[/b]
Please don't feel guilty ever about sharing a triumph as to dealing with PA -- whether in the school setting or getting great PA test results!!
Good school relationships as to PA-handling need to be posted and shared here just as much as do the problems -- there is always something we can learn from these experiences. It offers a glimmer of hope to some of us who feel up-against-a-wall with schools or teachers.
Any additional info or details you might provide about how the initial meeting went, the tone, who spoke first, what was requested of whom, and so on can benefit us all. Certain approaches work better for some than others. And, yes, as many of us have found, the basic personality of the principal involved as well as that of us (parents) can be a big factor. (Please excuse horrid grammar, no sleep.)
Now, would you please clone that principal?? [img]http://uumor.pair.com/nutalle2/peanutallergy/biggrin.gif[/img]
Thanks for sharing!
------------------
~Eli[b]Z[/b]abeth,
Mother to 2:
DD age 5, NKA, treated as though PA/TNA
DS age 8, PA, possible TNA, Latex, legumes?
(PA diagnosed & ana reaction 1999)
Member here since 2000

Posted on: Sat, 08/25/2007 - 4:13am
seanmn's picture
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Joined: 10/01/2003 - 09:00

Yes, I would love to clone him along with the nurses!!
Just to warn you, this will be LONG!
Well, now let me see if I can remember how the first meeting went. It was, I believe, August of the year before Ryan was to start K. I notified the principal as soon as I could about Ryan's allergy. We then talked on the phone to set up a meeting. Now, I do daycare, so I requested
to meet after 4:00 after school would be out and my kids would be gone. At first he did not take it very well and got upset that I wanted him there after school hours. I think he was just having a bad day because he then appologized up and down for his behavior, never had a problem with him since. He has been the principal there for 9 years now and is in charge of approving the 504's for the district. So, I already had an advantage going into this.
I did my homework here at this site and typed up a 504. I basically followed a similar format. I brought it to the meeting and he said I did an excellent job, so we added a few things, but basically kept it how I had written it.
The meeting was with Ryan's teacher, the principal and the nurse. I did not like Ryan's teacher right off the bat. She did not seem very concerned and did not have many questions. This was the first peanut allergic child to be at this school for this principal, so we were all basically helping each other out to find out what the best thing for Ryan would be. Here is what we discussed:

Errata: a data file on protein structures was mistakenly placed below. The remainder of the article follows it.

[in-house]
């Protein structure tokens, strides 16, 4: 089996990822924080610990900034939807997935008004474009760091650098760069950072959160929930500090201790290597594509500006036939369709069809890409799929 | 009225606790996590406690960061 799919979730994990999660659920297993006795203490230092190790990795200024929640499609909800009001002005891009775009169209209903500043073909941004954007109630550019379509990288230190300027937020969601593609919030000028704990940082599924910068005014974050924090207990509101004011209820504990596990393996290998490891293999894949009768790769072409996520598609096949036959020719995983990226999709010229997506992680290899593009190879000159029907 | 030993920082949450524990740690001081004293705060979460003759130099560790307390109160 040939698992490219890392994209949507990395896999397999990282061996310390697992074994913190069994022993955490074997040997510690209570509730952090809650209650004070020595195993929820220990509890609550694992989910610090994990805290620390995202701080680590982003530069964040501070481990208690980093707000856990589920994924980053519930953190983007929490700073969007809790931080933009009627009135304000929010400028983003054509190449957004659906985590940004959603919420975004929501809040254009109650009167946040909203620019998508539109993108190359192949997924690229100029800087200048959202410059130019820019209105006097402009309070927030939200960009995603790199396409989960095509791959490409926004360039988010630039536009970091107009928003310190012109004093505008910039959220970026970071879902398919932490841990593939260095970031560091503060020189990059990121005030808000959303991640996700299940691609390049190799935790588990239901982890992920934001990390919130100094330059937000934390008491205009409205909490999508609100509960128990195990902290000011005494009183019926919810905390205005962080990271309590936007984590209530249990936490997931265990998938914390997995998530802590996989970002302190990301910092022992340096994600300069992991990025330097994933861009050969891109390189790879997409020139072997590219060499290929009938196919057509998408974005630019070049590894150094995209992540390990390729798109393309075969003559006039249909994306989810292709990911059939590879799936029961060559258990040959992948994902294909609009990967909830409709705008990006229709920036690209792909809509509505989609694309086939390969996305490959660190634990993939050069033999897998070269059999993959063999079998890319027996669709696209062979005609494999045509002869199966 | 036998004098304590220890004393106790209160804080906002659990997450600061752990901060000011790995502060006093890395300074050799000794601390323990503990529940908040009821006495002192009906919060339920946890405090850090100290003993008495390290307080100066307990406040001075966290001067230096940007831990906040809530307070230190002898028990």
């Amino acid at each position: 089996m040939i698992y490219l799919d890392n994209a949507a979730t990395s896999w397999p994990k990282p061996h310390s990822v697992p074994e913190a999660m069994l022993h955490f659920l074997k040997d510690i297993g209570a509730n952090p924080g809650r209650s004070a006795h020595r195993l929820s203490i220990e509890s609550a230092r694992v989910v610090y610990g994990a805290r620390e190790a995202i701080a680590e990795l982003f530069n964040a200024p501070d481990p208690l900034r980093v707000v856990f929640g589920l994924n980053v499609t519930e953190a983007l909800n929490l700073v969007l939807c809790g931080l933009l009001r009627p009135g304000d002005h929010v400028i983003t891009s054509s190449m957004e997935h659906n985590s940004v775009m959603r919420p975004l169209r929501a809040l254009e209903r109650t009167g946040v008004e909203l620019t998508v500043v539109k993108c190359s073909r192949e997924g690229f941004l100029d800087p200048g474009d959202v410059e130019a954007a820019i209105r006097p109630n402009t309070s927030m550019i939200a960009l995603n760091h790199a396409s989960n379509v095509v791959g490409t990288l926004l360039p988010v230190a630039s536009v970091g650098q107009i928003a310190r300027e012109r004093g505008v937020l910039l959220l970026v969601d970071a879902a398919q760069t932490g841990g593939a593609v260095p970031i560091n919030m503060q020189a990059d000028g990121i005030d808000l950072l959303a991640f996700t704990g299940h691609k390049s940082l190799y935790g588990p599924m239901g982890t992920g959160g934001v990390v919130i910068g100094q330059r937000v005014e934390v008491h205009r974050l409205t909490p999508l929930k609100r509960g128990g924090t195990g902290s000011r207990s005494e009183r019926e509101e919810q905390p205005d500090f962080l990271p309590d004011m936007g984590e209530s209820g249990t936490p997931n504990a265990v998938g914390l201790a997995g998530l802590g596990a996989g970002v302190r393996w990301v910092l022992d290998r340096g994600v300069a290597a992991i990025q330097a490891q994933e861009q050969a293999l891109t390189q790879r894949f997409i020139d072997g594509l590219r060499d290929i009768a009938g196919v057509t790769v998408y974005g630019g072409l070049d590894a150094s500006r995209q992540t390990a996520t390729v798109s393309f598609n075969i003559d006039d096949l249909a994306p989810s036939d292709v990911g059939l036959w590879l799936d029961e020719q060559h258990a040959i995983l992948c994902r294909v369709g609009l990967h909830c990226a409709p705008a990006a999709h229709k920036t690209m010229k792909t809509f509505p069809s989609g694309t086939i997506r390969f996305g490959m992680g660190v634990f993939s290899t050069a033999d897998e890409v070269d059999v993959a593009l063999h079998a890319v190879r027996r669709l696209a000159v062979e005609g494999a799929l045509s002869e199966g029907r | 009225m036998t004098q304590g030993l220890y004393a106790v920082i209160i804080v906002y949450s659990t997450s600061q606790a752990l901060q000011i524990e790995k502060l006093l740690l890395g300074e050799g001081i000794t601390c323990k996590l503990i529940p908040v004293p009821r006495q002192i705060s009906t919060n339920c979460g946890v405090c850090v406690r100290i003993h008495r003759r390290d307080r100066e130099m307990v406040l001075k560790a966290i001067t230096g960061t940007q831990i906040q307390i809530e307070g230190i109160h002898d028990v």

1. Making a safe snack list
2. Training all K teachers, the bus driver and subs
3. Peanut free table when Ryan would get to first grade, already being put in the 504
4. No peanut/nut sign on door
5. Birthday treats from snack list
6. Family member going along on field trips
7. Students would wash their hands when they got to school
8. Ryan's teacher bought all the snacks for the class throughout the whole school year based on the safe snack list with money provided by the school. I thought this was fantastic. Usually once a month I would send Ryan in with a couple bags or boxes of treats too, he liked this.
His teacher wanted to make a cake with every birthday student from a cake mix and frosting I would choose. But, it was only a half day class so there was just no time. Good idea though, she thought of this one herself.
The nurse was very helpful and willing to do whatever was necessary for Ryan. He wore an epe-belt and had another in the office along with Benedryl.
Then a month before school started we had another meeting to go over the 504 and any other questions we had for each other. Ryan at this time also met his teacher and looked at his classroom.
Move ahead to about a month into school. I always asked Ryan what they did in school, what he had for snack, etc. Well, he said he had to go in a room by himself with a different teacher. I asked him if he was being tested for something. He said no that his teacher said he could not be in the room with the other students. I asked him what they were doing. He said they were using little colored candy (M&M's) for a chart. I asked him what he was doing in the other room. He said he was doing a chart with colored blocks. My blood was really boiling now. I asked if the kids ate any of the candy, he did not know. I asked if the kids washed their hands when they were done, he did not know.
I then called the principal and told him what had happened and that this could not happen again. I asked for another meeting with a higher up. So, a few days later there was a meeting with Ryan's teacher, principal, nurse and the principal's superior. The principal addressed the problem right away with the teacher. He asked why she used the candy. She said it was "tradition" to use M&M's. I had given them examples of what Ryan could not eat and one of the things I said was M&M's. I said I did not care if it was tradition, traditions could be broken. I told her she could have asked me if they could use something else, like Skittles. I told them my child will never be separated again from the class or I would get a lawyer involved.
I also gave them articles of children who passed away because of peanuts. It was 5 pages long. Also, some articles from Dr's about pa and explaining the symptoms and what happens to a person's body when they eat something they are allergic too.
I forgot to mention in the initial meeting the principal himself is allergic to bees, I think, and has had an anaphalactic reaction himself, so he explained it to everyone exactly what had happend to him.
Anyway, I also said, like I mentioned in another thread, that I told his teacher to put herself in my place(she had a daughter in the same grade as Ryan). I said what if it were your daughter, how would you want her teacher conduct her classroom. I think for the first time she realized that this was a serious matter. When the meeting was over I walked out with the principal and his superior. She told me she was sorry that this happened and nothing like this would happen again, she would make sure of it.
So, in the end his teacher e-mailed me all the time if they were to use any type of food item in class. She would also send me empty food wrappers and containers with a note on them to approve them with my signature. I think I scared the H*** out of her!
The principal also e-mailed me with an appology that this event took place and would moniter her class closer.
That is all I can think of right now. Let me know if you want any specific details on anything.
Jan